Monday, February 14, 2011

Guest Post: Dim Sum Garden

59 North 11th Street
Philadelphia, PA 19107
(215) 627-0218

On a recent (and very quick - parking in a 30 minute loading zone) trip to RTM, and after having already eaten breakfast only 1 hour prior, I decided it might be a great idea to stop in to Dim Sum Garden to try their soup buns - I thought, "what the heck, a few delicious, porky dough balls can't be that bad for an already (almost) full stomach." I've never been here before, but have heard numerous rave reviews about their steamed buns.


Located under the Hilton Garden Inn's eastern overpass and just north of New Century Travel, it's a beacon of light in what's probably the most dank and dreary part of Chinatown.



Bustling and full of patrons at 11:30 on a Sunday morning, the restaurant is bright and colorful with green walls, servers in matching green tops and an open kitchen that doesn't seem to ever cease putting off steam. The windows are all fogged over and, buyer beware, there is no public restroom.



Fully furnished by IKEA products, we chose to sit at a high top near the entrance. Each table is outfitted with a small vase each of soy sauce and vinegar and a plastic jar & spoon that houses the standard hot pepper oil. These ones, however have a lid that doubles as a decorative snow globe, without the snow - instead there's a pair of plastic peaches set inside the empty (and filthy) dome. Although disturbing, this did not effect the flavor of the oil, only made its use slightly less appealing.


We decided to go with one order of the Shanghai Steamed Pork Juicy Buns (8) for the low price of $5.25. Upon telling this to our friendly server, she recommended we 'maybe try the fried buns, same but fried instead of steamed - today special, with 6 in order that are fried, not steam.' Who can resist fried anything? Certainly not me, and even more certainly, not my dining partner. It was an immediate and simultaneous, "okay" and so we waited for our snack. In the meantime, we were each served a hot cup of delicious rice green tea - of course that too was served in the standard IKEA ceramic ware.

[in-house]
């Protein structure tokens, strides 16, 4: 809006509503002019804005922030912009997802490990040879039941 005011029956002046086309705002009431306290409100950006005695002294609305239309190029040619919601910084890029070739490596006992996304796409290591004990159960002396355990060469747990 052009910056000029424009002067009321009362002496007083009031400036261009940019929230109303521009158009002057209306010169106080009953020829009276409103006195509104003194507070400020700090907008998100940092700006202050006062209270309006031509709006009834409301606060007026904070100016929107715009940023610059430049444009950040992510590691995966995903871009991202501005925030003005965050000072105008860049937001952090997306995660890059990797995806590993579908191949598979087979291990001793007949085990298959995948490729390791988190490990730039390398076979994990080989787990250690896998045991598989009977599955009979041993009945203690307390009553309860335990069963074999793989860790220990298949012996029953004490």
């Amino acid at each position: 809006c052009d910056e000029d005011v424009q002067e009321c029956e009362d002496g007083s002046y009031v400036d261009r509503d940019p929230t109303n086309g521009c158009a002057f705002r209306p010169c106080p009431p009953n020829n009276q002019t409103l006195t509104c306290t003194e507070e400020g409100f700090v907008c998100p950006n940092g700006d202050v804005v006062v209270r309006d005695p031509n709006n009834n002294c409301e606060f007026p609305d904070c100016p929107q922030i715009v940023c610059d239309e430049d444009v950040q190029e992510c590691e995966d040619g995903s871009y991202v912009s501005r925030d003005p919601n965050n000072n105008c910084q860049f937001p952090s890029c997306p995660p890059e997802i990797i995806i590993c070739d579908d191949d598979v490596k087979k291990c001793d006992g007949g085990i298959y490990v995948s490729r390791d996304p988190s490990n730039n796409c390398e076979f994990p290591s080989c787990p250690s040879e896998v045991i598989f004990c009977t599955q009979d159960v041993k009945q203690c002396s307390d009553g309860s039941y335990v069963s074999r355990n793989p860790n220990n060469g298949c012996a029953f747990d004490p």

The beautiful buns arrive, looking as lovely and innocent as ever, with their steamed tops and their secretly golden-brown pan-fried bottoms! What a pleasant surprise, here we were thinking they'd be deep-fried - fully submersed in canola oil, but gladly, we were wrong.


Our waitress told us to 'bite and then use the sauce' and pointed to the vinegar. Using a little of each of all 3 aforementioned sauces, we drizzled our buns before biting and then drizzled a bit more about halfway through. It took me about 3 bites to finish each one. Well, 3 heavenly bites, I should say. The buns were perfectly cooked through with the broth and pork/onion ball at just the right temperature. There was an initial hesitation to bite, in anticipation of what could have been scalding hot soup inside, but to our delight, every one was just hot enough to enjoy without fear of burning the insides of our mouths. Delicious.


2 comments:

Swift said...

no bathroom? they used to let you use the one to in the back left. haven't been there in a while. apparently one of the original cooks/chef left to start sakura mandarin up the street. glad to hear the "shao-long bao" are still good.

dajuan said...

DSG has best soup dumplings of Philadelphia,i think much better sakura mandarin(i had before just so so),DSG still use original cooks/chef,her name is DA JIE.